Why are we sewing? For the clothes or the experience?

Back to school shopping time? I don’t think so.


I just saw an article in the New York Times about how U.S. retailers are in trouble, because Americans are less interested in acquiring “stuff” and more interested in paying for “experiences,” like travel, restaurants, or gym memberships.

Which is so unlike us. Even though we value individual freedom, there’s definitely a herd mentality when it comes to style and shopping in the U.S. Here’s the link to that article: “Stores Suffer From a Shift of Behavior in Buyers”

It’s true for me, though, and I used to love, love, LOVE to shop! But back in the day, shopping was an experience. New clothes would only hit the stores a couple of times a year. They were made of better fabrics. You would buy just a few pieces, so you’d spend a lot of time in the fall dreaming up your school or work wardrobe.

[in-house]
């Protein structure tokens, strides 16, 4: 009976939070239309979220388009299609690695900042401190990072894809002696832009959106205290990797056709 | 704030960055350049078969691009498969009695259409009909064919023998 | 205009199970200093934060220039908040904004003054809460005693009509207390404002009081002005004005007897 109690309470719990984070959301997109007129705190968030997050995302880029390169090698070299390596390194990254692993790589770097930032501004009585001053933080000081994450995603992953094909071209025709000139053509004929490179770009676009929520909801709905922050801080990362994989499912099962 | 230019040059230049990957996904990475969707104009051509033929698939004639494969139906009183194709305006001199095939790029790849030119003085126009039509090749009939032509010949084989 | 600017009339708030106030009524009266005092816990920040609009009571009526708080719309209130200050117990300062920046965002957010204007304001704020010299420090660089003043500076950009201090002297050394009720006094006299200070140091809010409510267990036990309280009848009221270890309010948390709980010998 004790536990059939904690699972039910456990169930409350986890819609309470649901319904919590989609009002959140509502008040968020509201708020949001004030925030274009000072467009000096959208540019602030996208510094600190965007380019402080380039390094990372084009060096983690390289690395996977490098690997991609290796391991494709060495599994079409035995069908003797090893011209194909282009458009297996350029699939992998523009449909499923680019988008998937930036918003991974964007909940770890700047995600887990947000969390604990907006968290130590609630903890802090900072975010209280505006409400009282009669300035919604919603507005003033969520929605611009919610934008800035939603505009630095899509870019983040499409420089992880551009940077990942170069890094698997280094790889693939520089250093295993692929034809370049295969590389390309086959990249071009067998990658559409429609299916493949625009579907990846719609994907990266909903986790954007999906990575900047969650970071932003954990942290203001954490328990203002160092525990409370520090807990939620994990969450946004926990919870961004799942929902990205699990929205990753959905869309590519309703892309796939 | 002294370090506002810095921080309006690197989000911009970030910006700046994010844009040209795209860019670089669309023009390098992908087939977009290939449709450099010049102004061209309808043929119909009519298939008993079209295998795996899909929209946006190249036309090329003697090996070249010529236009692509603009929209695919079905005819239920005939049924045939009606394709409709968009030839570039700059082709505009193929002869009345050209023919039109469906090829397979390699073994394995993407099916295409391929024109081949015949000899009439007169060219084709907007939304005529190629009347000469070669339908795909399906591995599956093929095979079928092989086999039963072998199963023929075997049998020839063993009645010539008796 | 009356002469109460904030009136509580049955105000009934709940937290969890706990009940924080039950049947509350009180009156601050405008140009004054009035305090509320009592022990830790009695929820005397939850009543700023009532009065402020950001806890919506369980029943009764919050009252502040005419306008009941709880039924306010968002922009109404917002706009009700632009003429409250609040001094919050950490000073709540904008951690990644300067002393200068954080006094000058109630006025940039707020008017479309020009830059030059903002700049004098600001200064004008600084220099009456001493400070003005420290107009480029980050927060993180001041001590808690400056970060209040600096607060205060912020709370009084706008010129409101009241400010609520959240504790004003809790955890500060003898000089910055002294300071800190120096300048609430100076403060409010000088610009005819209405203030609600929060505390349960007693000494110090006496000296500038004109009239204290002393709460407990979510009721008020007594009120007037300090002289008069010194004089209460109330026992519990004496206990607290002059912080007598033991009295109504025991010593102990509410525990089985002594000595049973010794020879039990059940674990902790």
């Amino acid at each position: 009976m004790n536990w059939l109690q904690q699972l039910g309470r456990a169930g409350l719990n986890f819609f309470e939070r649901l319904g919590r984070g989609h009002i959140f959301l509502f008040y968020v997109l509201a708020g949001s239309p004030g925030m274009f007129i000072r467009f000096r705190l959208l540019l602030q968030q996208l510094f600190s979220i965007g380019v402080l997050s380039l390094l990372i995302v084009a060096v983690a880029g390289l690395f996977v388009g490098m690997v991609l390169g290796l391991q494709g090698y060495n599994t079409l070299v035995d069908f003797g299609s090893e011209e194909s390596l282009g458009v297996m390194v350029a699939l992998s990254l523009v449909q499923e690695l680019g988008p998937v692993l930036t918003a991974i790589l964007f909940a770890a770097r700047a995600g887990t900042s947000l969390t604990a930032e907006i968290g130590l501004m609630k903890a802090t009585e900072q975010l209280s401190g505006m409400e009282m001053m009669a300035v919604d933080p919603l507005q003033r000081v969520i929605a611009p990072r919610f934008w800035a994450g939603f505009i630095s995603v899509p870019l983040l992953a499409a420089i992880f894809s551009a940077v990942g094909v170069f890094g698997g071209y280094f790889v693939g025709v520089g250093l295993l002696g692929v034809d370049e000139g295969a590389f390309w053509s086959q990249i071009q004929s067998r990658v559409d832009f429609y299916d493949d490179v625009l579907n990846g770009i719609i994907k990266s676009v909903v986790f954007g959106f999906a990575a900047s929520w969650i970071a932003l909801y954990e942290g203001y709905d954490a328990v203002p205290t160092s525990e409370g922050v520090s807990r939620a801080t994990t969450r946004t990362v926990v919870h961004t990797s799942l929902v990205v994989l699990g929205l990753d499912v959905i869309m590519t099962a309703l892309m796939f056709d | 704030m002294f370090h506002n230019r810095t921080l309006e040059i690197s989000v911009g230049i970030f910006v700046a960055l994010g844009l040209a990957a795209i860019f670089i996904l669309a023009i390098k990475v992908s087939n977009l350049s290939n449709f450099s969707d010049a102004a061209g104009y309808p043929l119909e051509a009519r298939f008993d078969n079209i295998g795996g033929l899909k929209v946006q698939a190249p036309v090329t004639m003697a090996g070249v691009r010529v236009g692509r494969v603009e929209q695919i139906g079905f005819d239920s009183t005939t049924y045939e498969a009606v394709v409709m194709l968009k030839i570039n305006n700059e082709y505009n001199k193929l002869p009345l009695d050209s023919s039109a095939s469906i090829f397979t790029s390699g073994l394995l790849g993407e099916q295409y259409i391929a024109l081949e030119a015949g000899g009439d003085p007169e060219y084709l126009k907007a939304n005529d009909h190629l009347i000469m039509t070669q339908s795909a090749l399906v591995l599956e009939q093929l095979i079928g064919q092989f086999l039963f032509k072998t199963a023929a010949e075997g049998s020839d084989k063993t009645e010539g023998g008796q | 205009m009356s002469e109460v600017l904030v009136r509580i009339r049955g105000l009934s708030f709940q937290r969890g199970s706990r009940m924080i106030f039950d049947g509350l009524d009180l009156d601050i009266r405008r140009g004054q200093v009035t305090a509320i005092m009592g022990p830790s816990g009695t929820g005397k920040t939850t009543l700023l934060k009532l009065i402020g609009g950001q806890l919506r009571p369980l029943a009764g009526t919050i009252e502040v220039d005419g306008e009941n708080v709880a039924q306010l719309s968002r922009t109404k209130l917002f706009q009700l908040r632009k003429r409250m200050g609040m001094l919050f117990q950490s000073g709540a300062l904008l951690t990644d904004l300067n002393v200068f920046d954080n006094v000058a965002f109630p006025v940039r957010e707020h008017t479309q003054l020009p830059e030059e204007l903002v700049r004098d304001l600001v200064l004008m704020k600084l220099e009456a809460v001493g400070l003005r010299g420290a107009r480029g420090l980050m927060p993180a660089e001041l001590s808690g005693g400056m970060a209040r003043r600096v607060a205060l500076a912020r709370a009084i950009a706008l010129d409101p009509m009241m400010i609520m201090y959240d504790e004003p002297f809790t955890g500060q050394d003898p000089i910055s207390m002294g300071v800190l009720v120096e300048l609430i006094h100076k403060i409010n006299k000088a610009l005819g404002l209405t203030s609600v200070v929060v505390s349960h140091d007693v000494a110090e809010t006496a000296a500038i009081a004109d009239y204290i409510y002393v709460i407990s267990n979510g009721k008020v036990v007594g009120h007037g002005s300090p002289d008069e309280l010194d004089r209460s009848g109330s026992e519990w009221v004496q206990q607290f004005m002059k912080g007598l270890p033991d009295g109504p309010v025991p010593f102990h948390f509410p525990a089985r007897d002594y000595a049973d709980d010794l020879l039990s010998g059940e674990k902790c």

I used to mull over what I would buy, and think about how it would go with what I had in my closet. I’d look through magazines and pattern books to plan what I’d buy and sew. Then I’d go to Goodwill and throw in some vintage, too.


Retail stores were much more pleasant places to go, too, and not jammed with ill-fitting, poorly sewn stuff like they are now. Then came online shopping, which, though it was fun at first, has become overwhelming and weird.

So I’ve embraced the “experience” of sewing instead. Let’s say you take 70+ hours to plan and execute something like a Chanel jacket, for example. When you’re done, let me tell you, you’re really invested in that jacket! It feels luxurious and looks unique. When you wear it, it’s yours alone, and it fits! The whole process is a lot more satisfying than shopping.